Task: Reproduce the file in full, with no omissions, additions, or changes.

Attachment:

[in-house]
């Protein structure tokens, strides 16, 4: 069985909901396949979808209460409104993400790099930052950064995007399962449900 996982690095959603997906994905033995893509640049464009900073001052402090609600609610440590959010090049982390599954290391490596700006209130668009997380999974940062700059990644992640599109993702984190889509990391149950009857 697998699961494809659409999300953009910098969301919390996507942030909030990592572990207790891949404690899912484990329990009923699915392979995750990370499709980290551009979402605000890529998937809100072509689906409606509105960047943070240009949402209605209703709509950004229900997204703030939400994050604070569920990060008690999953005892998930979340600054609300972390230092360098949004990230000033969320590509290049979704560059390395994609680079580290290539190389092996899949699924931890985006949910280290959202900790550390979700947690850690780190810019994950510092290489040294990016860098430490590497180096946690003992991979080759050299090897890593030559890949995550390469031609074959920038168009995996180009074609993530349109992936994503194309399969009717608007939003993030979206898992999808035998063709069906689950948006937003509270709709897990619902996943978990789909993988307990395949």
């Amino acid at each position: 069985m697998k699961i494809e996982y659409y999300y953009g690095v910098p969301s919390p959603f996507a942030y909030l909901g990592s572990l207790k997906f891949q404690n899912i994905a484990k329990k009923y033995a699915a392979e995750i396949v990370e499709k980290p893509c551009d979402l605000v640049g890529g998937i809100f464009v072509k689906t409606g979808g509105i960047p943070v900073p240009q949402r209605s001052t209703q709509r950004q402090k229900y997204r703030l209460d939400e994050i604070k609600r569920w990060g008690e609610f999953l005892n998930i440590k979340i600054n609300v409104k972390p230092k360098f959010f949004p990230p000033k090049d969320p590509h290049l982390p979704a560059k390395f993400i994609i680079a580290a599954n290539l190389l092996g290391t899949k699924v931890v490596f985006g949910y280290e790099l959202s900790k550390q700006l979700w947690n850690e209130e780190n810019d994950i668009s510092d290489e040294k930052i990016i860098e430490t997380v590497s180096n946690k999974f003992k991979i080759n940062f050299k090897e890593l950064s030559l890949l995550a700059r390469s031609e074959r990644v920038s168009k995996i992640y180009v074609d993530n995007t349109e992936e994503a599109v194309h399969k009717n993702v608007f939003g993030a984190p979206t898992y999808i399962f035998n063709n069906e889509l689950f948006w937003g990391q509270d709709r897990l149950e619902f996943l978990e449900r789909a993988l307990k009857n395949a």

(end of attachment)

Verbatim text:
[in-house]
């Protein structure tokens, strides 16, 4: 069985909901396949979808209460409104993400790099930052950064995007399962449900 996982690095959603997906994905033995893509640049464009900073001052402090609600609610440590959010090049982390599954290391490596700006209130668009997380999974940062700059990644992640599109993702984190889509990391149950009857 697998699961494809659409999300953009910098969301919390996507942030909030990592572990207790891949404690899912484990329990009923699915392979995750990370499709980290551009979402605000890529998937809100072509689906409606509105960047943070240009949402209605209703709509950004229900997204703030939400994050604070569920990060008690999953005892998930979340600054609300972390230092360098949004990230000033969320590509290049979704560059390395994609680079580290290539190389092996899949699924931890985006949910280290959202900790550390979700947690850690780190810019994950510092290489040294990016860098430490590497180096946690003992991979080759050299090897890593030559890949995550390469031609074959920038168009995996180009074609993530349109992936994503194309399969009717608007939003993030979206898992999808035998063709069906689950948006937003509270709709897990619902996943978990789909993988307990395949």
């Amino acid at each position: 069985m697998k699961i494809e996982y659409y999300y953009g690095v910098p969301s919390p959603f996507a942030y909030l909901g990592s572990l207790k997906f891949q404690n899912i994905a484990k329990k009923y033995a699915a392979e995750i396949v990370e499709k980290p893509c551009d979402l605000v640049g890529g998937i809100f464009v072509k689906t409606g979808g509105i960047p943070v900073p240009q949402r209605s001052t209703q709509r950004q402090k229900y997204r703030l209460d939400e994050i604070k609600r569920w990060g008690e609610f999953l005892n998930i440590k979340i600054n609300v409104k972390p230092k360098f959010f949004p990230p000033k090049d969320p590509h290049l982390p979704a560059k390395f993400i994609i680079a580290a599954n290539l190389l092996g290391t899949k699924v931890v490596f985006g949910y280290e790099l959202s900790k550390q700006l979700w947690n850690e209130e780190n810019d994950i668009s510092d290489e040294k930052i990016i860098e430490t997380v590497s180096n946690k999974f003992k991979i080759n940062f050299k090897e890593l950064s030559l890949l995550a700059r390469s031609e074959r990644v920038s168009k995996i992640y180009v074609d993530n995007t349109e992936e994503a599109v194309h399969k009717n993702v608007f939003g993030a984190p979206t898992y999808i399962f035998n063709n069906e889509l689950f948006w937003g990391q509270d709709r897990l149950e619902f996943l978990e449900r789909a993988l307990k009857n395949a």